Hugo: Yeah. There are two things there I want to focus on. The first is, as you said, at Metis, thinking about the actual problems, and thinking about the question at hand before even getting coding I think is incredibly important, and also, educating people through questions that really pertain to them and are interesting to them. So, students will ask me, "If I want to embark upon my first data science project, what would you suggest I do?" I say, "Well, what are you interested in," and if they have a fitness tracker, for example, I say, "Maybe you could analyze your own fitness data. If you're a foodie, scrape Yelp reviews of restaurants and work with that type of stuff. If you love movies, if you're a cinephile, the OMDB has a fantastic API."
Debbie: That's exactly what we do at Metis. We have our students in the bootcamp use their own dataset, and they create their own project. So, it's really cool. I encourage people to go to madeatmetis.com, and it's a site where we have some of our greatest projects, and it's incredible because you see people that had very basic math and programming skills coming in, and in three months they're able to analyze contamination sources in the ocean, or some healthcare-related thing, or an app that helps you choose the best restaurant for crepes that evening, and stuff like ... It's really, really cool what you can do.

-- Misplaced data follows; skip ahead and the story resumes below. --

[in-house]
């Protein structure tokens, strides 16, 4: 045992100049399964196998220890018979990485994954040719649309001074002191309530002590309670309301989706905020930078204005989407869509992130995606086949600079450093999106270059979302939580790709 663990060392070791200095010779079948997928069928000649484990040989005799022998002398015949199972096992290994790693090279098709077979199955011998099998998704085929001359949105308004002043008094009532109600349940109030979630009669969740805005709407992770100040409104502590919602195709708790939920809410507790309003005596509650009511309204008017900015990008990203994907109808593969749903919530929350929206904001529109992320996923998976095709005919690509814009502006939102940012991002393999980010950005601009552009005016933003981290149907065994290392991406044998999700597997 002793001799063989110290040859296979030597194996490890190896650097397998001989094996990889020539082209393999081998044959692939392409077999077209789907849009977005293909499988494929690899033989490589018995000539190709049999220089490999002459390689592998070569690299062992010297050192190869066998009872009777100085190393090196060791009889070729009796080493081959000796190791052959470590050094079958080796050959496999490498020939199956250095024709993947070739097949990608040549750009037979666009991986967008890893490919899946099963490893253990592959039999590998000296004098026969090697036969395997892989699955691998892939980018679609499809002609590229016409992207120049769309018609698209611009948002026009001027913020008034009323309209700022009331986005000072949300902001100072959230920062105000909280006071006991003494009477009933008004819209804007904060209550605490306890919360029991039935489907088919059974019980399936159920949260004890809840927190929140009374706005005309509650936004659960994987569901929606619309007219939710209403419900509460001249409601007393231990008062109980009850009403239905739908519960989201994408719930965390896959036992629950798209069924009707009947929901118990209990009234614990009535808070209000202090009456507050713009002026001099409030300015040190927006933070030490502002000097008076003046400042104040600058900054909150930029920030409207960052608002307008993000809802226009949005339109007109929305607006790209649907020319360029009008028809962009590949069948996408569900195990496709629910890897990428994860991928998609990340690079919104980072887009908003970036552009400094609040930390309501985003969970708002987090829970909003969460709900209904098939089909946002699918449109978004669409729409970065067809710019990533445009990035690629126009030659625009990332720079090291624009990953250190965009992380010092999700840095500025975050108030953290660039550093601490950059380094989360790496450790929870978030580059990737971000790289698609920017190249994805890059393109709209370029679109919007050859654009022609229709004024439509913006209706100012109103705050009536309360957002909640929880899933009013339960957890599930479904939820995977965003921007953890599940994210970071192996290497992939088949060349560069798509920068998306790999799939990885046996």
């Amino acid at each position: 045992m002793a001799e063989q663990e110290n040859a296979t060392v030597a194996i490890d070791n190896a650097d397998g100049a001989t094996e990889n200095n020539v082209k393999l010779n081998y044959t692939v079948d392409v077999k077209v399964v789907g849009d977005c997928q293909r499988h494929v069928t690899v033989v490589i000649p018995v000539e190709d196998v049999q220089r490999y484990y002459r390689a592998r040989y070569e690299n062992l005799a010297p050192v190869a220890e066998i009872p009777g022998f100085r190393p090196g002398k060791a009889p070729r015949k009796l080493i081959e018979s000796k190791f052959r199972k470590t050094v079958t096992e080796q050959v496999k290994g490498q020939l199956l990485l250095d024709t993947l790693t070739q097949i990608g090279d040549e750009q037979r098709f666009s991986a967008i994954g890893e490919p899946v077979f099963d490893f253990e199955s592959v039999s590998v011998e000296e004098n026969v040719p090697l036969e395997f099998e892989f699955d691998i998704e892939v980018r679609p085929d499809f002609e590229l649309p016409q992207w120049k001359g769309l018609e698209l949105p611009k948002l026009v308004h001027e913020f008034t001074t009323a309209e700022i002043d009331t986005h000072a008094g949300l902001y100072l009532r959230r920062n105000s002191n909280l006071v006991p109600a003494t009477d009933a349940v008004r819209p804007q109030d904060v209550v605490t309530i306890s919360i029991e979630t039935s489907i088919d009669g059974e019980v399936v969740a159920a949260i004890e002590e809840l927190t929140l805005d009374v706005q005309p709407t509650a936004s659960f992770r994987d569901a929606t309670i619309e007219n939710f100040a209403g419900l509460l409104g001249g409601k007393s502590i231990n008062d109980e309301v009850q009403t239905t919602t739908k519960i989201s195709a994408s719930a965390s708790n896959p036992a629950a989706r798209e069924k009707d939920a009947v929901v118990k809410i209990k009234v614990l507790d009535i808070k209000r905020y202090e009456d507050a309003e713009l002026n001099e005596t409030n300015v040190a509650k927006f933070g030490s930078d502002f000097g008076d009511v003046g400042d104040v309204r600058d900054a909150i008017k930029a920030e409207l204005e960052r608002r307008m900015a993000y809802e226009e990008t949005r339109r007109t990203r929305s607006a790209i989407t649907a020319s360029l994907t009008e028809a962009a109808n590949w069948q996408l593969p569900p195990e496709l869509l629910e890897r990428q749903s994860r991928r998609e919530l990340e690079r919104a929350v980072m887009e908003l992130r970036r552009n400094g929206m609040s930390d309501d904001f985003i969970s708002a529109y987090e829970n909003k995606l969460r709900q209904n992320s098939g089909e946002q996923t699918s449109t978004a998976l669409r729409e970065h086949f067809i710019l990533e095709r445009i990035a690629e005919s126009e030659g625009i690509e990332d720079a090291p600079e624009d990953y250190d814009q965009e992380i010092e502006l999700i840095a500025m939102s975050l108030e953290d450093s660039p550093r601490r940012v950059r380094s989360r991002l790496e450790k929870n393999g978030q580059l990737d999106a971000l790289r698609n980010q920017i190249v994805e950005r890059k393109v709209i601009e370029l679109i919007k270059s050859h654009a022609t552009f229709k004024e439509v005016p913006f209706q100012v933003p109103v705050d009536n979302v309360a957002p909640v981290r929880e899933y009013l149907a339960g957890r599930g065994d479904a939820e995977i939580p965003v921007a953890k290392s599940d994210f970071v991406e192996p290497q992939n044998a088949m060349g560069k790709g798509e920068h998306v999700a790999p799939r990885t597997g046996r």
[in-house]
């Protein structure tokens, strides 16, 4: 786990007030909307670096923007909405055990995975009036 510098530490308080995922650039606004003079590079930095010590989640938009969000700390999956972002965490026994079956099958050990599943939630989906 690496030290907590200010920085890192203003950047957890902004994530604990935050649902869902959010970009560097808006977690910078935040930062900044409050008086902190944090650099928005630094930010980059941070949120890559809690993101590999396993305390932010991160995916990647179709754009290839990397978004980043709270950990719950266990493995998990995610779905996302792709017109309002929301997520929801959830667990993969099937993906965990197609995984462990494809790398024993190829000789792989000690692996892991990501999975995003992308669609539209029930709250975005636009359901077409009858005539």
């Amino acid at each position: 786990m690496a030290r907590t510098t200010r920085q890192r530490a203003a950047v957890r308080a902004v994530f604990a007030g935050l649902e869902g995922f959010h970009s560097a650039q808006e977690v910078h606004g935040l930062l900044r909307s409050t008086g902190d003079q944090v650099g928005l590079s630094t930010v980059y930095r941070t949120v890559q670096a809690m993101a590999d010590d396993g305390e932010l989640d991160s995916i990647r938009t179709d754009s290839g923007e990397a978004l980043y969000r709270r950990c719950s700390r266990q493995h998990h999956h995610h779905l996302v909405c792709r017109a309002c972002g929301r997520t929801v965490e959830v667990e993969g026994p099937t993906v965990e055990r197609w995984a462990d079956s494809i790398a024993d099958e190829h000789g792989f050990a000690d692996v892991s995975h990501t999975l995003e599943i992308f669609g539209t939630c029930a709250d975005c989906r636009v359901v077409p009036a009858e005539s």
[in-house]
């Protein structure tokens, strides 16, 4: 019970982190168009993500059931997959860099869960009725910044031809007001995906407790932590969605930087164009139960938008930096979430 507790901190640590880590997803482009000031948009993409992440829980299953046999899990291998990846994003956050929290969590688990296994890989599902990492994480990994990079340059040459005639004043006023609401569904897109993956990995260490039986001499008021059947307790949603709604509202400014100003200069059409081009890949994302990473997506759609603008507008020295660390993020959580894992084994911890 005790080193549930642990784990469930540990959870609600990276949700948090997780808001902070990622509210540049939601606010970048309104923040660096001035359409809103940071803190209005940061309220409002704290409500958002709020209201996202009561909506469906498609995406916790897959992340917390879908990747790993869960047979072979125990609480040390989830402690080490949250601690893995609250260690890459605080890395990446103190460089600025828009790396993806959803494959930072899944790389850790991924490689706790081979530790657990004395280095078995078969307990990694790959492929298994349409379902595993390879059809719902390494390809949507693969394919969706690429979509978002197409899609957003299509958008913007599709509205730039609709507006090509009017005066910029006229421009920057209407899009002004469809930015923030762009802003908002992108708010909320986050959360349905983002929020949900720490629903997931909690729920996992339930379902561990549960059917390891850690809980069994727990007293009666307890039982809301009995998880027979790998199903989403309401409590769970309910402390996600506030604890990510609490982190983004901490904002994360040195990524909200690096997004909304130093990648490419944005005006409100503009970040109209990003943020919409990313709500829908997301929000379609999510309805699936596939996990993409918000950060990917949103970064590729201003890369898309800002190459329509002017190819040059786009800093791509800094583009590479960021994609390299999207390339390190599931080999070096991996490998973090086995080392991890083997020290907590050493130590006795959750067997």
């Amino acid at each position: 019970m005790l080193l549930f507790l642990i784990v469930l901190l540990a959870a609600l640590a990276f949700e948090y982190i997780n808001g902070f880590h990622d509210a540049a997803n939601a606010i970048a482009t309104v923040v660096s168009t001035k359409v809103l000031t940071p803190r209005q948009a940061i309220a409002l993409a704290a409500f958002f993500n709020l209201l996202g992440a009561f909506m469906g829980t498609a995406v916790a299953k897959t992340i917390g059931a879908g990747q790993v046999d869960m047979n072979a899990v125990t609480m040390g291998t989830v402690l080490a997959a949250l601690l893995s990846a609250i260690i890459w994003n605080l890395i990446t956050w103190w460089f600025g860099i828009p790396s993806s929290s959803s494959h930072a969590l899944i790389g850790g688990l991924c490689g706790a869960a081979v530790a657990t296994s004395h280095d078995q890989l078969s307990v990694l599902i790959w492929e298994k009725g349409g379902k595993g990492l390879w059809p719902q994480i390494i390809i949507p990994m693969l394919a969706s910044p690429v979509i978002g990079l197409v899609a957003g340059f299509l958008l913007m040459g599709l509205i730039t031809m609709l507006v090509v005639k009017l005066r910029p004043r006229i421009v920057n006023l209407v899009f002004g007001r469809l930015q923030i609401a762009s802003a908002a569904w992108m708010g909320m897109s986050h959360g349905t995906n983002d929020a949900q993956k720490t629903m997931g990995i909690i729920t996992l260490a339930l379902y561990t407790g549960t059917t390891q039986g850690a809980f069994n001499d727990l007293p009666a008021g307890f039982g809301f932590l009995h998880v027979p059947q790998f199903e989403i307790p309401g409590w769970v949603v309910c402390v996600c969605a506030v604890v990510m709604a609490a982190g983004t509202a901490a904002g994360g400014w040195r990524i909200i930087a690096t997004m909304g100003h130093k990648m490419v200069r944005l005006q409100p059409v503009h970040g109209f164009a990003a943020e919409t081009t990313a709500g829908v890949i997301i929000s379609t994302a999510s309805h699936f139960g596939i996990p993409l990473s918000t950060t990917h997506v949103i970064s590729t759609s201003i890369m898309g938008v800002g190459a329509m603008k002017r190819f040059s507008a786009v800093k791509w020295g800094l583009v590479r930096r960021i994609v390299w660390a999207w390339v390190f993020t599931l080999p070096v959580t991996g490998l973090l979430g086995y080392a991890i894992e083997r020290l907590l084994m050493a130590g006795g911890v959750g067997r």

Hugo: Yeah, and I'll build on that by saying I've been to several of Metis's graduation presentations. What do you call them?
Debbie: Career Day.
Hugo: Yeah. They're incredible, and seeing all the learner students there present the work they've done is amazing, and I know that ... For example, you know I've had Emily Robinson on the podcast. I work with her now at DataCamp, and she completed Metis, and I think she went to Etsy straight from Metis. I could be wrong there.
Debbie: Yes. We love Emily.
Future of Data Science
Hugo: Yeah, incredible. So, we're gonna wrap up in a few minutes, but I'd like to ... We've talked about the state of play of critical thinking today, but I'd like to ... It's a prediction problem. So, what does the future of data science look like to you, Debbie?
Debbie: To me, it's going to merge with the industry of IOT or the internet of things. That is, as we see the ubiquitous sensors, that these sensors are simply everywhere, from medical devices, to buildings that are smart buildings testing our comfort level, to apps that match our behavior, it's-
Hugo: I mean, you're right. We wear them, and we carry them in our pockets, right?